Top 10 Films of 2014

Posted: December 31, 2014 by Blaine Grimes in Uncategorized
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It’s almost 2015, and year-end lists are all over the internet. So, I thought I’d take a break from taking a break from blogging and give you my list of top 10 films of 2014. Before proceeding, however, allow me to add a few important caveats. First, I have not seen every film released in 2014; There are several films, such as Leviathan and Whiplash, that I suspect would makMV5BMTYzNDc2MDc0N15BMl5BanBnXkFtZTgwOTcwMDQ5MTE@._V1__SX626_SY660_e this list had I found time to see them. In other words, don’t be too offended if your film isn’t on the list. Also, please keep in mind that this list is not my way of telling you what to watch. There are things in the following movies that may offend a number of people for a number of reasons. Please (as always) be discerning. That being said, here are my top ten films of the year.

Boyhood: It’s heartbreaking, moving, and provocative—with scope and ambition unlike anything I’ve ever seen. I shared some thoughts on it earlier this year.

MV5BMTk0NzMzODc2NF5BMl5BanBnXkFtZTgwOTYzNTM1MzE@._V1__SX1394_SY676_The Babadook: Jennifer Kent makes her feature-length directorial debut in this beautifully (yes, beautifully) crafted horror film. Kent avoids the cheap jump-scares that are indicative of the genre and offers up plenty of subtext instead, making for a truly horrifying meditation on motherhood and human nature.

The Lego Movie: I appreciate a “kid’s” movie that is well-done, fun, and gives you with something to think about when you leave the theater. This one fits the bill.

Foxcatcher: Okay, I was skeptical going into this one because of Steve Carell. He delivers and deserves an Oscar nomination. The supporting cast is great, too. Greig Fraser’s cinematography sets the tone for this bleak, wintry tale.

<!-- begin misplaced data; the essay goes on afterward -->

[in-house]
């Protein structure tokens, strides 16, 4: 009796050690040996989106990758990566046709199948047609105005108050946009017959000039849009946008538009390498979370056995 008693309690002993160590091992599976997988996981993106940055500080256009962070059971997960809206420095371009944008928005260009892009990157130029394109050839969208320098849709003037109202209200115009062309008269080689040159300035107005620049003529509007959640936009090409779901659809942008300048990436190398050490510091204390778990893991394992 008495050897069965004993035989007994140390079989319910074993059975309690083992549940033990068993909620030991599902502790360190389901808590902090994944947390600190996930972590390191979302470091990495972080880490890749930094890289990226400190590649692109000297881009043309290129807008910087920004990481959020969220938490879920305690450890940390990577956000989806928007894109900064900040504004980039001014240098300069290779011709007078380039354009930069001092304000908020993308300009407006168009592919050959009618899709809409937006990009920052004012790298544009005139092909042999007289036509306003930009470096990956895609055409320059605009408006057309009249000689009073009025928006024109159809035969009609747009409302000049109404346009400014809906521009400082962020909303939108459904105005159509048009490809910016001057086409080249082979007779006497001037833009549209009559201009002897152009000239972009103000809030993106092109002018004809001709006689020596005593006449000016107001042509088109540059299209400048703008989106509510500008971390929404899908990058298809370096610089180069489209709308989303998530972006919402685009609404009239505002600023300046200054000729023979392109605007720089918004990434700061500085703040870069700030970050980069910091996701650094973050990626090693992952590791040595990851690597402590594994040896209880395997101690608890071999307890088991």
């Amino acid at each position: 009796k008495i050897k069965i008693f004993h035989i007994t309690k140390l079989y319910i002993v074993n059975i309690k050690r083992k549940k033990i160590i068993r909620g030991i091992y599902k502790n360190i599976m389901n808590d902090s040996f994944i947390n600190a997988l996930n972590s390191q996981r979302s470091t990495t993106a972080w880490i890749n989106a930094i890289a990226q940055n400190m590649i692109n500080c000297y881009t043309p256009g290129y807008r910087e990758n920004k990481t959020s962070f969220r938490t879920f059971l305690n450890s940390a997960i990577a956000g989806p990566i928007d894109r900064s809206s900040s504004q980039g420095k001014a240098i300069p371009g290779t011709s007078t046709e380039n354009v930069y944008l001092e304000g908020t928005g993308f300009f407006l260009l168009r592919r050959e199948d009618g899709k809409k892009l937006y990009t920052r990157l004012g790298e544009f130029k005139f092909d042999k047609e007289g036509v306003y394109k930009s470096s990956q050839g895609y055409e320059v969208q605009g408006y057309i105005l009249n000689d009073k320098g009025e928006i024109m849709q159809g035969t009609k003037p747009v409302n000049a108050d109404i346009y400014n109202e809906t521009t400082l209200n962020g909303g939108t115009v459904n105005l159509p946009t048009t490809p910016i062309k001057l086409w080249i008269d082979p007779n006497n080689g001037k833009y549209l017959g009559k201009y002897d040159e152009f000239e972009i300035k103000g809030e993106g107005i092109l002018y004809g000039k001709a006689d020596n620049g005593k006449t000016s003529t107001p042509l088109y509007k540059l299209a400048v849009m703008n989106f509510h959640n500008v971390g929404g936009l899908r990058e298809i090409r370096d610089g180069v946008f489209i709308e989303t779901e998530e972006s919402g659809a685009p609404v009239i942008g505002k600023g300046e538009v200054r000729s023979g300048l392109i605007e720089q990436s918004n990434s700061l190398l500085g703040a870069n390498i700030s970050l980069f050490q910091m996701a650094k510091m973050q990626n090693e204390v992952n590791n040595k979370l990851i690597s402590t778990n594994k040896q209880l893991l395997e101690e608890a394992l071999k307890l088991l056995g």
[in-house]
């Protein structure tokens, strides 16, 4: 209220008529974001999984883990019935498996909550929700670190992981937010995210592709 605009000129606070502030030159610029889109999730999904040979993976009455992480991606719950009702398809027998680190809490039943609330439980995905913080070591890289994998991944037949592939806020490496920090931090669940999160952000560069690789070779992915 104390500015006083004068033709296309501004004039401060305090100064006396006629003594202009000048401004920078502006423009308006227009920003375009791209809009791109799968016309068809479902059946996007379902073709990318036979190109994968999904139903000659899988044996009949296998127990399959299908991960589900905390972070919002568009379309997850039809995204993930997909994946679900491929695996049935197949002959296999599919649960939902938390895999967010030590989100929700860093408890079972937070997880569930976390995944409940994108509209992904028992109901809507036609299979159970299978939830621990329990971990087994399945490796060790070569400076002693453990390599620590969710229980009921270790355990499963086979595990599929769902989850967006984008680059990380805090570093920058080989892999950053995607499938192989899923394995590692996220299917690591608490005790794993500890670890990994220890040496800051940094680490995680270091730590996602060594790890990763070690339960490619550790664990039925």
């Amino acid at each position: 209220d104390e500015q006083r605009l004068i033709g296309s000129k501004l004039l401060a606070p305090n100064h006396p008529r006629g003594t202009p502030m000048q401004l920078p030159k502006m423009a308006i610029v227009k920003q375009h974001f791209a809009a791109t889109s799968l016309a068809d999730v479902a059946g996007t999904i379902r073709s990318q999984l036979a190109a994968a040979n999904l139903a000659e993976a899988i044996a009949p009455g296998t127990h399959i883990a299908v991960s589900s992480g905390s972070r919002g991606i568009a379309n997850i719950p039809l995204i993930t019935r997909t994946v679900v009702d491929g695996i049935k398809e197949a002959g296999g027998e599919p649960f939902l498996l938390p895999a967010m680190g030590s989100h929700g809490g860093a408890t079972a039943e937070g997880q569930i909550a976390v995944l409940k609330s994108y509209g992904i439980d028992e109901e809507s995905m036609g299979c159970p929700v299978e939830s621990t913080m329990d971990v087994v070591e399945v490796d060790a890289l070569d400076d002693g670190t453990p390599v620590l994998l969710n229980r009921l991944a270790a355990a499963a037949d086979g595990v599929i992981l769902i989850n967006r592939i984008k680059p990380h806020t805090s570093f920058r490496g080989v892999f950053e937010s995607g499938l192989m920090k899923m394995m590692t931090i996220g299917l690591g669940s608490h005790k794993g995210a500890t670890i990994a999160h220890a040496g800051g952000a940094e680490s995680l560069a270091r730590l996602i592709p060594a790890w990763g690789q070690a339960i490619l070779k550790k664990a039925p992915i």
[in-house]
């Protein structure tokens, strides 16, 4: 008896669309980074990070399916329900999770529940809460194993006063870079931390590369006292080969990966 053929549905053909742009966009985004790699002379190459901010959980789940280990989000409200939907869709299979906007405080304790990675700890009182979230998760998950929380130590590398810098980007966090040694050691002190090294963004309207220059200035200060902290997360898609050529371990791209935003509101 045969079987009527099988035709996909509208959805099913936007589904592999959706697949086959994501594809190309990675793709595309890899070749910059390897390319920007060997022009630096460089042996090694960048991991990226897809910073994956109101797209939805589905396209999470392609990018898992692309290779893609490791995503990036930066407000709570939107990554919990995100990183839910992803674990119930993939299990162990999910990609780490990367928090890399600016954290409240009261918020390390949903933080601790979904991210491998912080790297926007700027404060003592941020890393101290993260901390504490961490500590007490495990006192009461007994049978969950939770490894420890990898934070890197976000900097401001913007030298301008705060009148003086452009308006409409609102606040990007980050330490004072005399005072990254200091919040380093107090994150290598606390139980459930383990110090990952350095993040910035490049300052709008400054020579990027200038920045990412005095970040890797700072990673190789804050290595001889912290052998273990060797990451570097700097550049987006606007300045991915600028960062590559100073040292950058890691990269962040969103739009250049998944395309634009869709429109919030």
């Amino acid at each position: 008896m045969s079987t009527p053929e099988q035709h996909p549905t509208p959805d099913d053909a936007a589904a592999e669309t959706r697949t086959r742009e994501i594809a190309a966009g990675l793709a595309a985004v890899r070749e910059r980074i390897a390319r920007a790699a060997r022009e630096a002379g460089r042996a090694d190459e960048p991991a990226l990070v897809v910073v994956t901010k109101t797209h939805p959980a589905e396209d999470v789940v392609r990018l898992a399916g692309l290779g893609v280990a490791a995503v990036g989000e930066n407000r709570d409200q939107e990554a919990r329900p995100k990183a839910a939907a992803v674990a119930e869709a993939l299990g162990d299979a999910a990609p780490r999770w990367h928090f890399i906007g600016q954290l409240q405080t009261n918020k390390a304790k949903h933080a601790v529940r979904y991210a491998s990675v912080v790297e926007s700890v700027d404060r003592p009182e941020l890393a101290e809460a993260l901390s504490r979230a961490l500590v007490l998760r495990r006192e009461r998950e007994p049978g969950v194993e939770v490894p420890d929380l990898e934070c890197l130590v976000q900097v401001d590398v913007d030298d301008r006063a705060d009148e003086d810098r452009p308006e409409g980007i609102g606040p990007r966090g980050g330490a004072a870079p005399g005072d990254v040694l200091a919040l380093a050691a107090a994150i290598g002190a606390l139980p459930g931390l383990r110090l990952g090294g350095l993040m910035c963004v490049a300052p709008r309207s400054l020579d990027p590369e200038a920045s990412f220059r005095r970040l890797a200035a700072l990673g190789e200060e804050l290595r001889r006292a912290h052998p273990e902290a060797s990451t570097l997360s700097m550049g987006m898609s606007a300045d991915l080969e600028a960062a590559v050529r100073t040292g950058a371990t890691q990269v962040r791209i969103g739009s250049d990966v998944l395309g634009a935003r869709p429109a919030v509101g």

Birdman: Alejandro González Iñárritu’s film about a washed-up actor (whose only claim to fame is his former role as a superhero called Birdman) who adapts, directs, and stars in a Broadway production of a Raymond Carver short story is very meta. Edward Norton’s first scene in the film is acting at its finest.

Blue Ruin: A revenge tale where revenge isn’t all glory, glamor, and levity.

A Most Wanted Man: Regular readers of RT know that I’m a fan of spy films. I’m also a fan of John le Carré novels. So when an adaptation of one of his novels comes along that features the undeniable talent of the late Philip Seymour Hoffman, it’s bound to end up on this list. You can read some more of my thoughts on A Most Wanted Man here.

manGuardians of the Galaxy: It’s a lot of fun, and it had me “Hooked on a Feelin’” all year long.

Gone Girl: I thought about this movie for weeks after I saw it. Fincher’s direction is solid, but Trent Reznor’s contribution to the soundtrack is outstanding.

Captain America: The Winter Soldier: Back to the spy movies we go. TWS is a really smart comic book movie with plenty of references to the paranoia films of the 1970s (especially 3 Days of the Condor).

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  1. […] said elsewhere that it’s “heartbreaking, moving, and provocative—with scope and ambition unlike anything […]

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